Born in 1989, the Swiss doctor has been working in emergency helicopter rescue as well as being a resident urologist at a hospital in Switzerland.

Before receiving a medical degree at the University of Bern, Sieber was a sergeant in the Swiss army, specialising in paratrooper training.

He dreamt of becoming an astronaut as child, he said in an ESA video.

"This fascination never really faded away," he said.

- John McFall -

The ESA selected McFall, a 41-year-old Paralympian, as history's first ever astronaut recruit with a disability. He will join the agency's "parastronaut feasibility programme".

McFall walks with a prosthesis after his right leg was amputated due to a motorcycle accident when he was 19.

He represented Great Britain at the 2008 Summer Paralympics, winning bronze in the T42 200 metres.

McFall earned a degree in medicine and surgery in 2014 and has been working as a trauma and orthopaedic specialist in the south of England, the ESA said.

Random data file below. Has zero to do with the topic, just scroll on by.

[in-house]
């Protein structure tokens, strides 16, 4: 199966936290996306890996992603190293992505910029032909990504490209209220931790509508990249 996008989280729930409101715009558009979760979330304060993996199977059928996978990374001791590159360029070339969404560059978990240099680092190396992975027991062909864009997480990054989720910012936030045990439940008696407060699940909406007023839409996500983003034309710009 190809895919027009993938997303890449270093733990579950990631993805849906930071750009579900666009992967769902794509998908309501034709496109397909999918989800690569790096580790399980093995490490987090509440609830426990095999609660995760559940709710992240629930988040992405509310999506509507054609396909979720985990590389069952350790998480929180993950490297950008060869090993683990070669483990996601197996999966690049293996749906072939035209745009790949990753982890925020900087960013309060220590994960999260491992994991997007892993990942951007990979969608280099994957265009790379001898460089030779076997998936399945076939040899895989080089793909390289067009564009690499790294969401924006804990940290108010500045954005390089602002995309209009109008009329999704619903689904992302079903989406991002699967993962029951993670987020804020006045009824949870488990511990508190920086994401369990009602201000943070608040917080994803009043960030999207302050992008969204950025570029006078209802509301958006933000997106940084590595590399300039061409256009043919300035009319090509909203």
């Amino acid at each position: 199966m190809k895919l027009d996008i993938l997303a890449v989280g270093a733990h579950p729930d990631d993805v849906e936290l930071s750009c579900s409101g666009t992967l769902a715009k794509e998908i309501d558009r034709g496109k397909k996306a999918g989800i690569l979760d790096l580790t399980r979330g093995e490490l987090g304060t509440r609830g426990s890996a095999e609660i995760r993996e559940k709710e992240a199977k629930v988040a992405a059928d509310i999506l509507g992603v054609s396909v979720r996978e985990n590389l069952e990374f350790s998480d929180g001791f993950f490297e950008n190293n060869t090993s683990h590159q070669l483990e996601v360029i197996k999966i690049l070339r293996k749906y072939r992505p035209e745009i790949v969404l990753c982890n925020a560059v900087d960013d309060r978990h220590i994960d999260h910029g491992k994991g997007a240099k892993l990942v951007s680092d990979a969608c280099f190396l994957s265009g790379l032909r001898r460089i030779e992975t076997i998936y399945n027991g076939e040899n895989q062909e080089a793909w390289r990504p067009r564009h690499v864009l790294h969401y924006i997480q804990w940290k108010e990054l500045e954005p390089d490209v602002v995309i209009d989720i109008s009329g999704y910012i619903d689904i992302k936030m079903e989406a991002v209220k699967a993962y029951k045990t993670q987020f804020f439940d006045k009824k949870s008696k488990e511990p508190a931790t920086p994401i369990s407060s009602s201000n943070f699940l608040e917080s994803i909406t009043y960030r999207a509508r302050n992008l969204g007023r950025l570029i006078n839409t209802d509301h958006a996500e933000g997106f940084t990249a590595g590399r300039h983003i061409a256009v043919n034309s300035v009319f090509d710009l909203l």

"I was incredibly excited and proud of myself that I got through the selection process," McFall said.

"I'd never thought that being an astronaut was a possibility."

- Astronaut reserve -

For the first time, the European Space Agency established a reserve pool of 11 astronauts. They were successful during the selection process, the ESA said, but were not able to be recruited yet.

If an opportunity comes up, they will start training -- but for the moment will stay in their old jobs.

There are six women and five men in the reserve -- two from Italy, two from Germany, and one from Spain, Austria, France, Britain, Poland, Sweden and the Czech Republic.

The European Space Agency announced five new career astronauts as well as history's first astronaut recruit with a disability on Wednesday after adopting a record budget to fund its projects.

The two female and three male career astronauts "will start working immediately," ESA director-general Josef Aschbacher told a ministerial council meeting in Paris.

From more than 22,500 applicants, the agency chose France's Sophie Adenot, Spain's Pablo Alvarez Fernandez, Britain's Rosemary Coogan, Belgium's Raphael Liegeois and Switzerland's Marco Sieber.